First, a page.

I’ve never worked as hard as when I’ve been a stay-at-home mom.

I need to start with that because I’m about to tell you one of the main reasons I stay-at-home: I might work hard, but I’m simply not as busy as I would be if I worked outside of the home. Admitting that I would prefer not to be busy comes with a dose of humility.

Researchers from the Columbia Business School have put out at a paper claiming that the new status symbol isn’t how much money we are spending – it’s how we are spending our time. And the busier, the better.

The researchers showed participants in the study pictures of a woman wearing a Bluetooth headset (symbolic of a busy lifestyle) and another wearing headphone (representing a more leisurely lifestyle). The participants who saw a picture of a woman wearing Bluetooth rated her as higher in social status, financial wealth, and income. Likewise, researcher participants rated Peapod, an online shopping service, as having a higher social status than shopping somewhere like Trader Joe’s.

It’s no surprise that working mothers, who still tend to pick up a greater share of the housework than working fathers, are also more likely to say they constantly feel rushed. Four in 10 working moms report always feeling rushed, compared to just one-in-four stay-at-home moms and working dads.

While the constant rush doesn’t translate into a lack of happiness for working moms, it’s not the lifestyle I wanted for my family. I didn’t arrive at this decision directly. It took me a few years of staying at home to come to that conclusion.

 

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I quit my job after my second child was born. My older child had just been diagnosed with multiple food allergies, and my second was born a month premature and was in physical therapy. At the time, I was working three days a week, but paying for full-time care. We had been on the waitlist at the only daycare that had part-time slots since before I found out I was pregnant with the second. Paying for full-time care for two children meant the vast majority of my salary would go to childcare.

So I made the difficult decision to quit my job, which I loved. I worked from home for a few more months, bouncing the baby in his seat while I typed. Eventually, we turned my office into his nursery, and I joined the ranks of stay-at-home moms.

When I worked, I found plenty of articles supporting my conviction that working outside of the home was not only not harmful to my family – it was actually beneficial. The daughters of working moms are more likely to work outside of the home and earn higher wages. The sons are more likely to partake in household chores.

I read how stay-at-home moms who take five years off to care for a child can lose over $700,000 over their lifetimes through lost wages, wage growth, and retirement savings. I knew the quality of time spent with children, not the quantity, mattered most. I felt confident in my decision to be a working mom. When my circumstances changed, I didn’t know what to think.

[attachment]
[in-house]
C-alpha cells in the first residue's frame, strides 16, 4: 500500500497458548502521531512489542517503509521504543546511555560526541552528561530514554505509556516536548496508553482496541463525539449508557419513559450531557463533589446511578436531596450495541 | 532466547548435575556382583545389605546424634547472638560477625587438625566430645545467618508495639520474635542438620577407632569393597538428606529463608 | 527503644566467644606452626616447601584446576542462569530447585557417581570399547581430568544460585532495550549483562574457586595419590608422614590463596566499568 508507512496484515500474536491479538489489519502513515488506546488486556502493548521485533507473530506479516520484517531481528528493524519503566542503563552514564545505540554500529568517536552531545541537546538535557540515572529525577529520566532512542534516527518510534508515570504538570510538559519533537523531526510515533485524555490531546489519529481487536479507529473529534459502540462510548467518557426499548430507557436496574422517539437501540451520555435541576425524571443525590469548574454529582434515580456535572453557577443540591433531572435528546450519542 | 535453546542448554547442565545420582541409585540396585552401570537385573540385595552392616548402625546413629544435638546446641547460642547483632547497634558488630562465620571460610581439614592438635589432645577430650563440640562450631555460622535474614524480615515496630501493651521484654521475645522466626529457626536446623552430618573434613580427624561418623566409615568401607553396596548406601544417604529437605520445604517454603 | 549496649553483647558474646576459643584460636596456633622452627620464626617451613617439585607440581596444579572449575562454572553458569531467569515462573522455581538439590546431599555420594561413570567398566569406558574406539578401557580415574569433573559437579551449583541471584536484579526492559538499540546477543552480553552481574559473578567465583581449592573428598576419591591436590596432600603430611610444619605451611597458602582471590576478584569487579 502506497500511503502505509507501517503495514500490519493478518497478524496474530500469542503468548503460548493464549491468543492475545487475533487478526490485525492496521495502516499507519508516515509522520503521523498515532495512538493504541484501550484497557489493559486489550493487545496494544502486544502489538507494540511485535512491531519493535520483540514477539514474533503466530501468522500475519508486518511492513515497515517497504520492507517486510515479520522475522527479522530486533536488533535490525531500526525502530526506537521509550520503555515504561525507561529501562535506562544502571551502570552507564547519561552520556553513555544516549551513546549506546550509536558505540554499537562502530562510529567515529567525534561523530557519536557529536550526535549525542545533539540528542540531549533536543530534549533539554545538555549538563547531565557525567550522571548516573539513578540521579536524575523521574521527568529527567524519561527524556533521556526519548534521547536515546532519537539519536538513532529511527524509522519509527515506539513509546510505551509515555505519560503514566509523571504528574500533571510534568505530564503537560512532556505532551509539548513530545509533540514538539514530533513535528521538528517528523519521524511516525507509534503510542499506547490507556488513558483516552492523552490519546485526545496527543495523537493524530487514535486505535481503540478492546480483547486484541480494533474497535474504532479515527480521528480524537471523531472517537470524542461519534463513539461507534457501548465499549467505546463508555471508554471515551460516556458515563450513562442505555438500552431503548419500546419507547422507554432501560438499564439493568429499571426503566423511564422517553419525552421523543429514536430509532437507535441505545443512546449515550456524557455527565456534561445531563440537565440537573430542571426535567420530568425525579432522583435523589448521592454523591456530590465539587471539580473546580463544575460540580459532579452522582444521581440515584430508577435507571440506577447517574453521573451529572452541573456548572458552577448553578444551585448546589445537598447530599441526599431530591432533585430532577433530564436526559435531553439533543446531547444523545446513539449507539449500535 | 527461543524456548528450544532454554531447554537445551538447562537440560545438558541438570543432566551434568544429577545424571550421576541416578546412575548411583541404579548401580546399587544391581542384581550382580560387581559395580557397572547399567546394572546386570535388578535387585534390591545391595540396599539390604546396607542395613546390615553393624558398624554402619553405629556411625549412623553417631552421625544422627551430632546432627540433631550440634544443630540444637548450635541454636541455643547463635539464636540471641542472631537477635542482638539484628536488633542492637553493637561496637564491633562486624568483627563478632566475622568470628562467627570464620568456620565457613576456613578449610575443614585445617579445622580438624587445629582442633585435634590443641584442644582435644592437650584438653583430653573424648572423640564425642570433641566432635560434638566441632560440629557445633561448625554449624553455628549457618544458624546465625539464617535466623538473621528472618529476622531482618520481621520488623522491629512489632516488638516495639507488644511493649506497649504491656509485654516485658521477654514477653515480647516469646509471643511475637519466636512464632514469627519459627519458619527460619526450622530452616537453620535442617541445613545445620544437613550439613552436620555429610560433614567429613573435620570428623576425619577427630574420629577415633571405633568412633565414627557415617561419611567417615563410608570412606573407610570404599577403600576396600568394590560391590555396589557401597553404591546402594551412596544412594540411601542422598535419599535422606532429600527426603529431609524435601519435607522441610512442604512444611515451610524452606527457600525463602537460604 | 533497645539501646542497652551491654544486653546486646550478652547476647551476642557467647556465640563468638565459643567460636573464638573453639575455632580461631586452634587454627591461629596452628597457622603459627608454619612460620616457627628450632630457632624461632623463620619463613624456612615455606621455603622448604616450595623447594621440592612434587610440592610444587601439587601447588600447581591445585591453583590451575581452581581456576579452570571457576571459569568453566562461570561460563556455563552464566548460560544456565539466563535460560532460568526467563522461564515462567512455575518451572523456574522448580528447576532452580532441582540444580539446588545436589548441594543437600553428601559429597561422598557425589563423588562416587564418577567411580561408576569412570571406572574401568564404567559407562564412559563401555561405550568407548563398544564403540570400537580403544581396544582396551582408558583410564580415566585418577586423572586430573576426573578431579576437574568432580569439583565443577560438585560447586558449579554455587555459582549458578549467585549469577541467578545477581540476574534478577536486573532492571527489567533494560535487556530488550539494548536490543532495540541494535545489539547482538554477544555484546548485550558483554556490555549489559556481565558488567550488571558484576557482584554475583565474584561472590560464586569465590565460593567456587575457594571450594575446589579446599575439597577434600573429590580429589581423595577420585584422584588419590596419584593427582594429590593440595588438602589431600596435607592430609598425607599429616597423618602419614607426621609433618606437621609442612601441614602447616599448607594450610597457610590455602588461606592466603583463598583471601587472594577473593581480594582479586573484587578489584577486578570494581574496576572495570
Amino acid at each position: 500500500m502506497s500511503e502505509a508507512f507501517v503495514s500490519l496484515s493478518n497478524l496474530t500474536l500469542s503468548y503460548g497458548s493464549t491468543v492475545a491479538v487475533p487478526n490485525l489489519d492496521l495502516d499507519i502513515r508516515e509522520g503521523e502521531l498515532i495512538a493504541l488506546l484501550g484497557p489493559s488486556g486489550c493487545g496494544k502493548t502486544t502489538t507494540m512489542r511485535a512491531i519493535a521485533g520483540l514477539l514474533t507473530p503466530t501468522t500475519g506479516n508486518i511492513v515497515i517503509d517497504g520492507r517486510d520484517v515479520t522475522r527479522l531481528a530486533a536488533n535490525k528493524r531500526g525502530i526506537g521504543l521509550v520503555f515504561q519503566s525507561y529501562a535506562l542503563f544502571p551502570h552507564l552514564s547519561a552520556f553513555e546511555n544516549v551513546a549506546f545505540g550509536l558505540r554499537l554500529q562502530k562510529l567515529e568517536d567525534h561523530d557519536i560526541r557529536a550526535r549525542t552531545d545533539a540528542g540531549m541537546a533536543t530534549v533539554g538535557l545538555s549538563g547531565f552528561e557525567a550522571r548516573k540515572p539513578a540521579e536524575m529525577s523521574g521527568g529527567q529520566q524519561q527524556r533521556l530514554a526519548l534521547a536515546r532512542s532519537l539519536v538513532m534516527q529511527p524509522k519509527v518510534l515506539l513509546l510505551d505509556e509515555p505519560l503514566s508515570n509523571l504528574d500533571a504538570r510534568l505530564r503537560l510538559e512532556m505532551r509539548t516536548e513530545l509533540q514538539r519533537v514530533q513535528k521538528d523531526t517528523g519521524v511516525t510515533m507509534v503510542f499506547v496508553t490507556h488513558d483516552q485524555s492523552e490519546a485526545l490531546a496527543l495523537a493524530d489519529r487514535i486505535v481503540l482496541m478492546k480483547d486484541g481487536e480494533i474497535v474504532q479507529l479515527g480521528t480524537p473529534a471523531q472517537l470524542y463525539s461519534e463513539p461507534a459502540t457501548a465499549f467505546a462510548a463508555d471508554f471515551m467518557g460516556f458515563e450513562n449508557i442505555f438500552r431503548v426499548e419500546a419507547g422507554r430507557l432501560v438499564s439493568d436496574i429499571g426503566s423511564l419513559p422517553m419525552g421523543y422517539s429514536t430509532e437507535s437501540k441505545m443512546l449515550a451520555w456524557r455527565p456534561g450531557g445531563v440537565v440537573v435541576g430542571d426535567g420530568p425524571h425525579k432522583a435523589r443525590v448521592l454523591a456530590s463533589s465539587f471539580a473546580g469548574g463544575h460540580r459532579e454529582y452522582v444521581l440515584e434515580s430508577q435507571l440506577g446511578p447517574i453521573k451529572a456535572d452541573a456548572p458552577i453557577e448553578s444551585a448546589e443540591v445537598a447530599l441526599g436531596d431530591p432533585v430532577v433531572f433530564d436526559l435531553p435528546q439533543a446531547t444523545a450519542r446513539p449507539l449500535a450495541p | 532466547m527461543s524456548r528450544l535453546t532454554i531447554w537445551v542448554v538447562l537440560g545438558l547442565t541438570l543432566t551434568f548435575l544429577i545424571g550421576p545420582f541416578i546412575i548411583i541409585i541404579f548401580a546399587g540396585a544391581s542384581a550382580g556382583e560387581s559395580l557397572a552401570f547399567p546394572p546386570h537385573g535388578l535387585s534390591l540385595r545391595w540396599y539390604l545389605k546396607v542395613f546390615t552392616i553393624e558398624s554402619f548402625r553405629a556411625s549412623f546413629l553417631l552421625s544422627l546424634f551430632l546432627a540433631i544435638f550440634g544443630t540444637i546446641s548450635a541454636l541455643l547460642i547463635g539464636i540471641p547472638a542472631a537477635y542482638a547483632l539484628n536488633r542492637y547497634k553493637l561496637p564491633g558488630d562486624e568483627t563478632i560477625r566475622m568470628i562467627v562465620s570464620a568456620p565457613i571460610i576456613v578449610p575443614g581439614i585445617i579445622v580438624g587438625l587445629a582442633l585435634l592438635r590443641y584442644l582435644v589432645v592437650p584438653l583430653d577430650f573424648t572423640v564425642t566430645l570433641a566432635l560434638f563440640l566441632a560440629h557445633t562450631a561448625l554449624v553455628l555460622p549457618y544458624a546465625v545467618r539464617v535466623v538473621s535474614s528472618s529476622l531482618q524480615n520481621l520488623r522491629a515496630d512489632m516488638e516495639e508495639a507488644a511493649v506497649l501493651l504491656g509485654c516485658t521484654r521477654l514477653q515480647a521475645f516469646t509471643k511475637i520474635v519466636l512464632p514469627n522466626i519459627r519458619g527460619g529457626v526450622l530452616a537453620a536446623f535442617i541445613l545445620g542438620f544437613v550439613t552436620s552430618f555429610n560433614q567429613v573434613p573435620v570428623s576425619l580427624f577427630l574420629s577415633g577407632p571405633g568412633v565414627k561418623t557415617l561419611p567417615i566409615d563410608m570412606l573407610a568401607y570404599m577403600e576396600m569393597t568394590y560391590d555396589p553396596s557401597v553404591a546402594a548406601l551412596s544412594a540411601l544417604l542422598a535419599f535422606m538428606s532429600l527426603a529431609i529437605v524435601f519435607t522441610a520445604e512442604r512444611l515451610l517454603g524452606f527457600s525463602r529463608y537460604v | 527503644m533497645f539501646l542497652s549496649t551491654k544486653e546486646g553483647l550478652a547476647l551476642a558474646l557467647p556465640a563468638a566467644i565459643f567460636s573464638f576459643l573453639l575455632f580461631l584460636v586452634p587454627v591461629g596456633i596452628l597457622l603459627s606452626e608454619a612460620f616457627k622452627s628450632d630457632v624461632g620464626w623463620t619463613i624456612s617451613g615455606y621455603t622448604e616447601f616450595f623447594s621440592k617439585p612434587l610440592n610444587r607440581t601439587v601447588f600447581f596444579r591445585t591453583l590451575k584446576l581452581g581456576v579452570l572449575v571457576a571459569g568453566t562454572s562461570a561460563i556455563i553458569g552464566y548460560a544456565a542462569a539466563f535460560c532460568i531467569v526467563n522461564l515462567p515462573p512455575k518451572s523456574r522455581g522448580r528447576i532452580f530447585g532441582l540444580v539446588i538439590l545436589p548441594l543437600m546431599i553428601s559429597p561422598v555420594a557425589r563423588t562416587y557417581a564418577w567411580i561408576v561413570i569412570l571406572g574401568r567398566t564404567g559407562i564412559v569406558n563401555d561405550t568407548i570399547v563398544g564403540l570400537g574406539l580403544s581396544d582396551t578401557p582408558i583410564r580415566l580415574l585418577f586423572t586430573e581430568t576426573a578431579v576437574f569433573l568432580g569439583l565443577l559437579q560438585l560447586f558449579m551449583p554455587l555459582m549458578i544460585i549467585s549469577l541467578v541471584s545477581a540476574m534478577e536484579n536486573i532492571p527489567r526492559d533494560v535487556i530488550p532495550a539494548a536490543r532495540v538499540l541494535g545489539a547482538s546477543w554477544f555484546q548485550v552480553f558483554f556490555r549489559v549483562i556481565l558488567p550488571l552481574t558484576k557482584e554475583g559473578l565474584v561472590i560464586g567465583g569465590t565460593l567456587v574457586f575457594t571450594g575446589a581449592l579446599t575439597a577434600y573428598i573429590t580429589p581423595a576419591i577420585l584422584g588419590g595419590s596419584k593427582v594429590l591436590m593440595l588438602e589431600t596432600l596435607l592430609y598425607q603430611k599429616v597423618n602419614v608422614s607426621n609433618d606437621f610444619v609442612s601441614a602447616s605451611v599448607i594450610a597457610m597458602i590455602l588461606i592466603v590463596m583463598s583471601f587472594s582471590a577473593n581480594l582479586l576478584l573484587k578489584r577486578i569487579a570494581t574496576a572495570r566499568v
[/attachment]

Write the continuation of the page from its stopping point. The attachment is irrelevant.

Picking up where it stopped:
While society has long pressured women to keep the home fires burning, the reasons given were never that convincing to me. “You can see each precious first!” (My husband was home for both of the kids’ first steps.) “You can be there to kiss every boo-boo!” (I never minded if someone else kissed their boo-boos.) “There’s no one like mom!” (Tell that to my kids, who are perfectly content with Dad, Grandma, etc.)

I knew, in my heart, my children would turn out fine if I stayed-at-home or if I sent them to daycare. But after a year of being at home with them, I knew I wanted to keep up this arrangement, at least for the time being. While moments of peace and quiet were rare in a house of toddler boys, we could at least forego the rush.

There was no bustling to and from daycare. There was no coordinating our vacation days, or negotiating which parent had more important meetings on a day one of us needed to be home to take care of a sick child. There was no trying to figure out something quick to make for dinner at 6 p.m. (Okay fine, there was less trying to figure out something quick to make for dinner at 6 p.m.) Adding a second child to the mix sped up the pace of our life, but staying at home allowed me to slow it back down a bit.

With multiple food allergies in our family, I spend a good amount of my time in the kitchen accommodating our needs. This means we often have hot bread cooling or fresh yogurt brewing on the counter. The boys and I spend hours outside nearly every day, exploring the hiking trails in our community. I can take my children to visit grandparents without having to clear vacation time with anyone. On weekends, we can go fishing instead of playing a frantic game of catch-up.

Busyness has become a virtue, and in modern society’s eyes, staying-at-home might make me an unvirtuous woman. Maybe admitting that I find not working preferable for our family makes me sound lazy or unindustrious. I don’t believe that anyone who is the sole caretaker of children can be criticized for being lazy. But I will gladly admit that I enjoy having more free time.

Without a doubt, I know my children will be happy and well-adjusted whether I stay at home or go back to work. Despite the daycare costs, we might feel more financially comfortable if I had stayed in the game. But as a whole, my family is happier when we’re little less rushed and have a little more time to stop and examine every bug along the way.